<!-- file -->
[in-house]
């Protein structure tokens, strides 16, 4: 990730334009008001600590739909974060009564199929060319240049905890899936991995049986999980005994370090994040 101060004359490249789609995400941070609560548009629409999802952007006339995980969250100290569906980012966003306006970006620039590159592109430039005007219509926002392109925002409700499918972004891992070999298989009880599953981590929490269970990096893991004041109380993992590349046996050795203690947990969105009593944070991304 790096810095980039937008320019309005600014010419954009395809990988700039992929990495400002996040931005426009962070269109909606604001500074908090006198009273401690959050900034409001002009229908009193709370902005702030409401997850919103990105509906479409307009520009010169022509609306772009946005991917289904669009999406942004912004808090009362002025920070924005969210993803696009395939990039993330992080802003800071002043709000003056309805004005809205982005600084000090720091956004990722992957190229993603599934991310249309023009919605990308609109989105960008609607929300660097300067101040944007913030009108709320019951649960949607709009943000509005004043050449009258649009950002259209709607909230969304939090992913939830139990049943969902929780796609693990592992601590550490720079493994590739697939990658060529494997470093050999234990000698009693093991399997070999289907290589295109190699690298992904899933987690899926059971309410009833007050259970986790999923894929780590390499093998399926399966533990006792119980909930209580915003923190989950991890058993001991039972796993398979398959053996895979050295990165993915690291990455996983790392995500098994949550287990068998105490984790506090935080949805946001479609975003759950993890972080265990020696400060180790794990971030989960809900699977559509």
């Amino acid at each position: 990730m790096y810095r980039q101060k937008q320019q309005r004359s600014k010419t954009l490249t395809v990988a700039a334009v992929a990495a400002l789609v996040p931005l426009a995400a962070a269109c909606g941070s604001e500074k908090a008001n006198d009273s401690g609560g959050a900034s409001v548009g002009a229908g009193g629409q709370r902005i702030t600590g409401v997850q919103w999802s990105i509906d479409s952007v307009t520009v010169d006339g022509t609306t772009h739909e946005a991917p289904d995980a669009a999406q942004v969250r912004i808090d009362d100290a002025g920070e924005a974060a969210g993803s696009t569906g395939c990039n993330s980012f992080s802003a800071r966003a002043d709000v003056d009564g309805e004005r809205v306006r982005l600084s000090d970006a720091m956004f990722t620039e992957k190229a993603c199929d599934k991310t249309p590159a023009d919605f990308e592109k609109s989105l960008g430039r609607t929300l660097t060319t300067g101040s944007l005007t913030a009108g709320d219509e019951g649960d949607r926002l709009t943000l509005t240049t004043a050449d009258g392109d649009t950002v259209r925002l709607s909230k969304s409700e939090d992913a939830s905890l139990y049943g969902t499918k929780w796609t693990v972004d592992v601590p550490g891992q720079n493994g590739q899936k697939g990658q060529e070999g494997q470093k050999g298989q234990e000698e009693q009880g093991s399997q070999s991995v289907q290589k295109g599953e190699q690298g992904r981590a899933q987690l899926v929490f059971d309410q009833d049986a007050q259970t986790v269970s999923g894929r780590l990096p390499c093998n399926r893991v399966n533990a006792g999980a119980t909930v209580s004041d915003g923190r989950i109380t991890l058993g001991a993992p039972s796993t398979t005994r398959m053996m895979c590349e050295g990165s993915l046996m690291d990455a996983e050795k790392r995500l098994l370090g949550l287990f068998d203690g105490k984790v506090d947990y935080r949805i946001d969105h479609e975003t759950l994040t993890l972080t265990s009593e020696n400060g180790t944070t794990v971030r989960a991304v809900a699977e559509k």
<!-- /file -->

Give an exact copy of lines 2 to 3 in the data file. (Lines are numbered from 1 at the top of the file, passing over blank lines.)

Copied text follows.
């Protein structure tokens, strides 16, 4: 990730334009008001600590739909974060009564199929060319240049905890899936991995049986999980005994370090994040 101060004359490249789609995400941070609560548009629409999802952007006339995980969250100290569906980012966003306006970006620039590159592109430039005007219509926002392109925002409700499918972004891992070999298989009880599953981590929490269970990096893991004041109380993992590349046996050795203690947990969105009593944070991304 790096810095980039937008320019309005600014010419954009395809990988700039992929990495400002996040931005426009962070269109909606604001500074908090006198009273401690959050900034409001002009229908009193709370902005702030409401997850919103990105509906479409307009520009010169022509609306772009946005991917289904669009999406942004912004808090009362002025920070924005969210993803696009395939990039993330992080802003800071002043709000003056309805004005809205982005600084000090720091956004990722992957190229993603599934991310249309023009919605990308609109989105960008609607929300660097300067101040944007913030009108709320019951649960949607709009943000509005004043050449009258649009950002259209709607909230969304939090992913939830139990049943969902929780796609693990592992601590550490720079493994590739697939990658060529494997470093050999234990000698009693093991399997070999289907290589295109190699690298992904899933987690899926059971309410009833007050259970986790999923894929780590390499093998399926399966533990006792119980909930209580915003923190989950991890058993001991039972796993398979398959053996895979050295990165993915690291990455996983790392995500098994949550287990068998105490984790506090935080949805946001479609975003759950993890972080265990020696400060180790794990971030989960809900699977559509």
């Amino acid at each position: 990730m790096y810095r980039q101060k937008q320019q309005r004359s600014k010419t954009l490249t395809v990988a700039a334009v992929a990495a400002l789609v996040p931005l426009a995400a962070a269109c909606g941070s604001e500074k908090a008001n006198d009273s401690g609560g959050a900034s409001v548009g002009a229908g009193g629409q709370r902005i702030t600590g409401v997850q919103w999802s990105i509906d479409s952007v307009t520009v010169d006339g022509t609306t772009h739909e946005a991917p289904d995980a669009a999406q942004v969250r912004i808090d009362d100290a002025g920070e924005a974060a969210g993803s696009t569906g395939c990039n993330s980012f992080s802003a800071r966003a002043d709000v003056d009564g309805e004005r809205v306006r982005l600084s000090d970006a720091m956004f990722t620039e992957k190229a993603c199929d599934k991310t249309p590159a023009d919605f990308e592109k609109s989105l960008g430039r609607t929300l660097t060319t300067g101040s944007l005007t913030a009108g709320d219509e019951g649960d949607r926002l709009t943000l509005t240049t004043a050449d009258g392109d649009t950002v259209r925002l709607s909230k969304s409700e939090d992913a939830s905890l139990y049943g969902t499918k929780w796609t693990v972004d592992v601590p550490g891992q720079n493994g590739q899936k697939g990658q060529e070999g494997q470093k050999g298989q234990e000698e009693q009880g093991s399997q070999s991995v289907q290589k295109g599953e190699q690298g992904r981590a899933q987690l899926v929490f059971d309410q009833d049986a007050q259970t986790v269970s999923g894929r780590l990096p390499c093998n399926r893991v399966n533990a006792g999980a119980t909930v209580s004041d915003g923190r989950i109380t991890l058993g001991a993992p039972s796993t398979t005994r398959m053996m895979c590349e050295g990165s993915l046996m690291d990455a996983e050795k790392r995500l098994l370090g949550l287990f068998d203690g105490k984790v506090d947990y935080r949805i946001d969105h479609e975003t759950l994040t993890l972080t265990s009593e020696n400060g180790t944070t794990v971030r989960a991304v809900a699977e559509k």